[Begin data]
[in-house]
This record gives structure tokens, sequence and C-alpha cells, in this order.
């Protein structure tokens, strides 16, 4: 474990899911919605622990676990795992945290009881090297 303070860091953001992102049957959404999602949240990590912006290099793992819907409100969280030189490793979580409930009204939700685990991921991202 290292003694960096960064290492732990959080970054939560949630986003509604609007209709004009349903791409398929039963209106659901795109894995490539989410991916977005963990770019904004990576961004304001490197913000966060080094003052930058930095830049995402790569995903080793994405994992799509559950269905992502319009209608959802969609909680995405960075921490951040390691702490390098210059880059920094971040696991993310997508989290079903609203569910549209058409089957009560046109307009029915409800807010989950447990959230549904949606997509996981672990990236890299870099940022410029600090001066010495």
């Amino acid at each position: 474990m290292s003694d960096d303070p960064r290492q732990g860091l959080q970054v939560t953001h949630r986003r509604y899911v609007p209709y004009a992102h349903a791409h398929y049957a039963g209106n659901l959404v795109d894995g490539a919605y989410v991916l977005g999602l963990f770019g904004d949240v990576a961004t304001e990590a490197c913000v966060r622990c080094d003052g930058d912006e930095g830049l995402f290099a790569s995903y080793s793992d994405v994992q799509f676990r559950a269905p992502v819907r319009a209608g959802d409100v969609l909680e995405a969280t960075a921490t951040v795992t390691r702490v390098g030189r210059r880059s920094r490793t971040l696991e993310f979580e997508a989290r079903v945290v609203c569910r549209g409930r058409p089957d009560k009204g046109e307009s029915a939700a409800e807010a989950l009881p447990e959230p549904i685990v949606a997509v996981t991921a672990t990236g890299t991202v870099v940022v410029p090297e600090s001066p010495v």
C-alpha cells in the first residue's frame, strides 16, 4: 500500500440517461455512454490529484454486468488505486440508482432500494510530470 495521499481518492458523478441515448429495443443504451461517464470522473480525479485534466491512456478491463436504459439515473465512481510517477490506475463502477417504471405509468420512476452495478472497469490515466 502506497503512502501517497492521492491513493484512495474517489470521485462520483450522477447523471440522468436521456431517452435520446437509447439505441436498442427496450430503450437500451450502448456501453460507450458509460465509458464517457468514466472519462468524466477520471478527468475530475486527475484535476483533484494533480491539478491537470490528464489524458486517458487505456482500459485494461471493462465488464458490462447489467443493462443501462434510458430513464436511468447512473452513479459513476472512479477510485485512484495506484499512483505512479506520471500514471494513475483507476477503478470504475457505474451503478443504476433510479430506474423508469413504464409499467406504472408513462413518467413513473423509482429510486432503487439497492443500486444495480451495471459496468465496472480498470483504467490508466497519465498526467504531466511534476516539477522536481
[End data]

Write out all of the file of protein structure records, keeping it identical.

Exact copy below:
[in-house]
This record gives structure tokens, sequence and C-alpha cells, in this order.
């Protein structure tokens, strides 16, 4: 474990899911919605622990676990795992945290009881090297 303070860091953001992102049957959404999602949240990590912006290099793992819907409100969280030189490793979580409930009204939700685990991921991202 290292003694960096960064290492732990959080970054939560949630986003509604609007209709004009349903791409398929039963209106659901795109894995490539989410991916977005963990770019904004990576961004304001490197913000966060080094003052930058930095830049995402790569995903080793994405994992799509559950269905992502319009209608959802969609909680995405960075921490951040390691702490390098210059880059920094971040696991993310997508989290079903609203569910549209058409089957009560046109307009029915409800807010989950447990959230549904949606997509996981672990990236890299870099940022410029600090001066010495």
């Amino acid at each position: 474990m290292s003694d960096d303070p960064r290492q732990g860091l959080q970054v939560t953001h949630r986003r509604y899911v609007p209709y004009a992102h349903a791409h398929y049957a039963g209106n659901l959404v795109d894995g490539a919605y989410v991916l977005g999602l963990f770019g904004d949240v990576a961004t304001e990590a490197c913000v966060r622990c080094d003052g930058d912006e930095g830049l995402f290099a790569s995903y080793s793992d994405v994992q799509f676990r559950a269905p992502v819907r319009a209608g959802d409100v969609l909680e995405a969280t960075a921490t951040v795992t390691r702490v390098g030189r210059r880059s920094r490793t971040l696991e993310f979580e997508a989290r079903v945290v609203c569910r549209g409930r058409p089957d009560k009204g046109e307009s029915a939700a409800e807010a989950l009881p447990e959230p549904i685990v949606a997509v996981t991921a672990t990236g890299t991202v870099v940022v410029p090297e600090s001066p010495v």
C-alpha cells in the first residue's frame, strides 16, 4: 500500500440517461455512454490529484454486468488505486440508482432500494510530470 495521499481518492458523478441515448429495443443504451461517464470522473480525479485534466491512456478491463436504459439515473465512481510517477490506475463502477417504471405509468420512476452495478472497469490515466 502506497503512502501517497492521492491513493484512495474517489470521485462520483450522477447523471440522468436521456431517452435520446437509447439505441436498442427496450430503450437500451450502448456501453460507450458509460465509458464517457468514466472519462468524466477520471478527468475530475486527475484535476483533484494533480491539478491537470490528464489524458486517458487505456482500459485494461471493462465488464458490462447489467443493462443501462434510458430513464436511468447512473452513479459513476472512479477510485485512484495506484499512483505512479506520471500514471494513475483507476477503478470504475457505474451503478443504476433510479430506474423508469413504464409499467406504472408513462413518467413513473423509482429510486432503487439497492443500486444495480451495471459496468465496472480498470483504467490508466497519465498526467504531466511534476516539477522536481